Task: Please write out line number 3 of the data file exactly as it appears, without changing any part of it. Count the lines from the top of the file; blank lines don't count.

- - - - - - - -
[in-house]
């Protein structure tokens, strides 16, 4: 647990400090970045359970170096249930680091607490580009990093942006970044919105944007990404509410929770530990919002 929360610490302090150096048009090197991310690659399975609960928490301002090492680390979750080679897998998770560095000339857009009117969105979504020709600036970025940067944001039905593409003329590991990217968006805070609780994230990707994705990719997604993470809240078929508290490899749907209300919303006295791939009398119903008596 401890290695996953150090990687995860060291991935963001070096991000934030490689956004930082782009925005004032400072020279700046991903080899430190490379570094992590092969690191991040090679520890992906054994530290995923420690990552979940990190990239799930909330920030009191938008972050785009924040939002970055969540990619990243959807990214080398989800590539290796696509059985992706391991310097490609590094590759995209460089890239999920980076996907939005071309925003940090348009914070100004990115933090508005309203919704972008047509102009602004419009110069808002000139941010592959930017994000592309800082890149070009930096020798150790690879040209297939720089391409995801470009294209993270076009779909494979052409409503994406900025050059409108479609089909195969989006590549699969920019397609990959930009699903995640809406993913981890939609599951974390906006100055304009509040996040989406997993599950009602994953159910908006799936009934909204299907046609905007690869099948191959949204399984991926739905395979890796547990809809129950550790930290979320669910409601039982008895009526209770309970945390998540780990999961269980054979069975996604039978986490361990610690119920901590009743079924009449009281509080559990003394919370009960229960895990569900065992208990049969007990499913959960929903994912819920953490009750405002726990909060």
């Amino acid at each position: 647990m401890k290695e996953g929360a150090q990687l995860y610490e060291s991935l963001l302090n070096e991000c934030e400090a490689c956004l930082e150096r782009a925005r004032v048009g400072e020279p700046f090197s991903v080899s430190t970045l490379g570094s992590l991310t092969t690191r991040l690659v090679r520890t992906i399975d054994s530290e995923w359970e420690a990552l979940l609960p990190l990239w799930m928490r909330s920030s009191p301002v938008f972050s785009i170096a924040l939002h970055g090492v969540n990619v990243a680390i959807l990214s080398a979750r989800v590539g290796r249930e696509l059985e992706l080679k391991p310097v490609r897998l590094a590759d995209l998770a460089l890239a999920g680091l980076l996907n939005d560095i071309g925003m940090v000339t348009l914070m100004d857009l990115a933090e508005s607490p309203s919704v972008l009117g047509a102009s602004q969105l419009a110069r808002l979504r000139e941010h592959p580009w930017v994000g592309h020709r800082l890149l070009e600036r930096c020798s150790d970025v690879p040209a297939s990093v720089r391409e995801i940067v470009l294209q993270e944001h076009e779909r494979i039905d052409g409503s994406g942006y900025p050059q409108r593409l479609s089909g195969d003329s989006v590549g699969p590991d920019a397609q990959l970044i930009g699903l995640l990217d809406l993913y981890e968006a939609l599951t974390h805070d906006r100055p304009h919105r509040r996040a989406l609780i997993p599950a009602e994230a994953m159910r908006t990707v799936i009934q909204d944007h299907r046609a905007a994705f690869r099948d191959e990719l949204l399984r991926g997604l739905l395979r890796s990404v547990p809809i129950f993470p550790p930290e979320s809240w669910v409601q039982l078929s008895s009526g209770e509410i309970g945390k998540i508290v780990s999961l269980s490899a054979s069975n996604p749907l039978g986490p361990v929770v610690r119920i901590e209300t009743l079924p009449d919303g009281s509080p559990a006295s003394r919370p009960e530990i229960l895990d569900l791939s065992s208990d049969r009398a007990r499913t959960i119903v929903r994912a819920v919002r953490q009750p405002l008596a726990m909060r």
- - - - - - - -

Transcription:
């Amino acid at each position: 647990m401890k290695e996953g929360a150090q990687l995860y610490e060291s991935l963001l302090n070096e991000c934030e400090a490689c956004l930082e150096r782009a925005r004032v048009g400072e020279p700046f090197s991903v080899s430190t970045l490379g570094s992590l991310t092969t690191r991040l690659v090679r520890t992906i399975d054994s530290e995923w359970e420690a990552l979940l609960p990190l990239w799930m928490r909330s920030s009191p301002v938008f972050s785009i170096a924040l939002h970055g090492v969540n990619v990243a680390i959807l990214s080398a979750r989800v590539g290796r249930e696509l059985e992706l080679k391991p310097v490609r897998l590094a590759d995209l998770a460089l890239a999920g680091l980076l996907n939005d560095i071309g925003m940090v000339t348009l914070m100004d857009l990115a933090e508005s607490p309203s919704v972008l009117g047509a102009s602004q969105l419009a110069r808002l979504r000139e941010h592959p580009w930017v994000g592309h020709r800082l890149l070009e600036r930096c020798s150790d970025v690879p040209a297939s990093v720089r391409e995801i940067v470009l294209q993270e944001h076009e779909r494979i039905d052409g409503s994406g942006y900025p050059q409108r593409l479609s089909g195969d003329s989006v590549g699969p590991d920019a397609q990959l970044i930009g699903l995640l990217d809406l993913y981890e968006a939609l599951t974390h805070d906006r100055p304009h919105r509040r996040a989406l609780i997993p599950a009602e994230a994953m159910r908006t990707v799936i009934q909204d944007h299907r046609a905007a994705f690869r099948d191959e990719l949204l399984r991926g997604l739905l395979r890796s990404v547990p809809i129950f993470p550790p930290e979320s809240w669910v409601q039982l078929s008895s009526g209770e509410i309970g945390k998540i508290v780990s999961l269980s490899a054979s069975n996604p749907l039978g986490p361990v929770v610690r119920i901590e209300t009743l079924p009449d919303g009281s509080p559990a006295s003394r919370p009960e530990i229960l895990d569900l791939s065992s208990d049969r009398a007990r499913t959960i119903v929903r994912a819920v919002r953490q009750p405002l008596a726990m909060r």